# A Maze Generator

Mazes are fascinating. Few symbols combine extremes in a manner such as a maze; one side attracts our desire to understand what’s rational, another the confusion we experience, when we don’t know if the answer nor if an answer is at hand, at all.

Algorithms for generating mazes are equally fascinating. This post fixate maze generation by use of the Depth-first Search (DFS) algorithm. Depth-first search is used to traverse any graph-like data structure. Therefore, it can be used for solving mazes as well as generating them.

Whilst the Breadth-first Search begins at a ‘root’, and thereafter simultaneously traverse its surrounding nodes, level by level, the DFS algorithm begin by following a branch from a ‘root’ to its end, traverse back to follow another unvisited set of nodes/branch.

I’ve constructed a Maze Generator, following the DFS pseudo code available at Wikipedia. This is a sample output from my Node.js bash environment:

Show me the code?

## Origins. An empty ‘map’

Let’s begin by generating an empty ‘map’ of arbitrary size. Each ‘visitable’ cell should at first be surrounded by unvisitable cells - walls.

For now, we’ll make no attempt to use images/tiles and will settle with ASCII-blocks. ░ will represent a walkable cell, ▓ a wall. We always want the maze to be of uneven size for matters of convenience; it so much easier to not have to bother about the walls surrounding the maze as such. The way we’ll create an array will be influenced by the excellent Dr. Axel Rauschmayer. See his post Creating and filling an Array of arbitrary lengths in JavaScript

``````function newMap(W,H) {

/* if the the width or height
* is a even number, we'll make it uneven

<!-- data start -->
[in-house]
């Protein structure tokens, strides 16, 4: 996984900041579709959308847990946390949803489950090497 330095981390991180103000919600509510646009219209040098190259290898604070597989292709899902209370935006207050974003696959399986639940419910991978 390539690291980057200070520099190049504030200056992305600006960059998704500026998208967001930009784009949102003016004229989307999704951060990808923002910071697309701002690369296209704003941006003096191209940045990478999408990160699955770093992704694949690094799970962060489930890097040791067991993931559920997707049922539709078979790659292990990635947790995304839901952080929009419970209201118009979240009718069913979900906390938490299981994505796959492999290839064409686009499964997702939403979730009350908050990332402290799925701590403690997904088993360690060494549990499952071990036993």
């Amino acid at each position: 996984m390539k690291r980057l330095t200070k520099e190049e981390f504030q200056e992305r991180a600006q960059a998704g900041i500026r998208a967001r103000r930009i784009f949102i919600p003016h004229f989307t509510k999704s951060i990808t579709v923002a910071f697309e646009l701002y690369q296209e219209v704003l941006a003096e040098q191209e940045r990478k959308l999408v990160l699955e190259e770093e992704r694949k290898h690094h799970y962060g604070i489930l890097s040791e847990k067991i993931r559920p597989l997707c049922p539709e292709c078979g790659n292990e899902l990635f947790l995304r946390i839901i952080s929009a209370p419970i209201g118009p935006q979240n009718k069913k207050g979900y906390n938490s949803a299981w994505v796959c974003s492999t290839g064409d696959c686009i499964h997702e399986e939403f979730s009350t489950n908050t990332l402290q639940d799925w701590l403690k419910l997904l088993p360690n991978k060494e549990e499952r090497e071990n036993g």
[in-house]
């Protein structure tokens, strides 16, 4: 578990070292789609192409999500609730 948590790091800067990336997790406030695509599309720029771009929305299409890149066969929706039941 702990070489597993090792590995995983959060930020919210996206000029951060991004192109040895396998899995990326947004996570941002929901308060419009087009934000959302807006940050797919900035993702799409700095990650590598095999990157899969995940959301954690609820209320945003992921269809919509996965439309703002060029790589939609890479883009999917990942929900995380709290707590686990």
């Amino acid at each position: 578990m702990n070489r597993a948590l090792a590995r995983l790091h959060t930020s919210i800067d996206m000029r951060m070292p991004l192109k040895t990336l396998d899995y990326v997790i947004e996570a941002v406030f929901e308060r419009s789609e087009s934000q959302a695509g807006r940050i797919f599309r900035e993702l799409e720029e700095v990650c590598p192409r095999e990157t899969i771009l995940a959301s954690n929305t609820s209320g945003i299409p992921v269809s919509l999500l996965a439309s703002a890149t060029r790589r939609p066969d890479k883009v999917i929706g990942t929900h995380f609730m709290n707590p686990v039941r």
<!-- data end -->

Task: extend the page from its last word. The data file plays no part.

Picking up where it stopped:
*/
W % 2 !== 1 && W++;
H % 2 !== 1 && H++;

/* here the index, not the value (undefined), is
* interesting and what's used to create the 2d array.
* If either i or j is is even a wall is created,
* otherwise a walkable cell.
*/
return Array.from({length: H}, (_, i) =>
Array.from({length: W}, (__, j) =>
i % 2 === 0 || j % 2 === 0
? '▓'
: '░'
)
);
}
/*
* We also need a simple function for drawing our maze.
*/
function renderMap (maze) {
return maze
.forEach(col => console.log(
col.join().replace(/,/g, '')
));
}
renderMap(newMap(40,20))``````

In a Node.js environment this would output:

``````\$ node printMap.js

▓▓▓▓▓▓▓▓▓▓▓▓▓▓▓▓▓▓▓▓▓▓▓▓▓▓▓▓▓▓▓▓▓▓▓▓▓▓▓▓▓
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▓░▓░▓░▓░▓░▓░▓░▓░▓░▓░▓░▓░▓░▓░▓░▓░▓░▓░▓░▓░▓
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▓░▓░▓░▓░▓░▓░▓░▓░▓░▓░▓░▓░▓░▓░▓░▓░▓░▓░▓░▓░▓
▓▓▓▓▓▓▓▓▓▓▓▓▓▓▓▓▓▓▓▓▓▓▓▓▓▓▓▓▓▓▓▓▓▓▓▓▓▓▓▓▓``````

(There are other ways to create (n) dimensional arrays. You could use a `for`-loop or the `fill` method of `Array`…)

### An visual explanation of what will happen

The DFS algorithm operates as a graph. How we can move between nodes (and what counts as a node; here each element in the 2d array) determine its structure. This maze will only use straight angles (90 degrees) and therefore there are four possible directions (up, right, down, left), ways of moving between one node and another.

Say this is the first node, positioned at a random x/y in a 2d array of unknown size: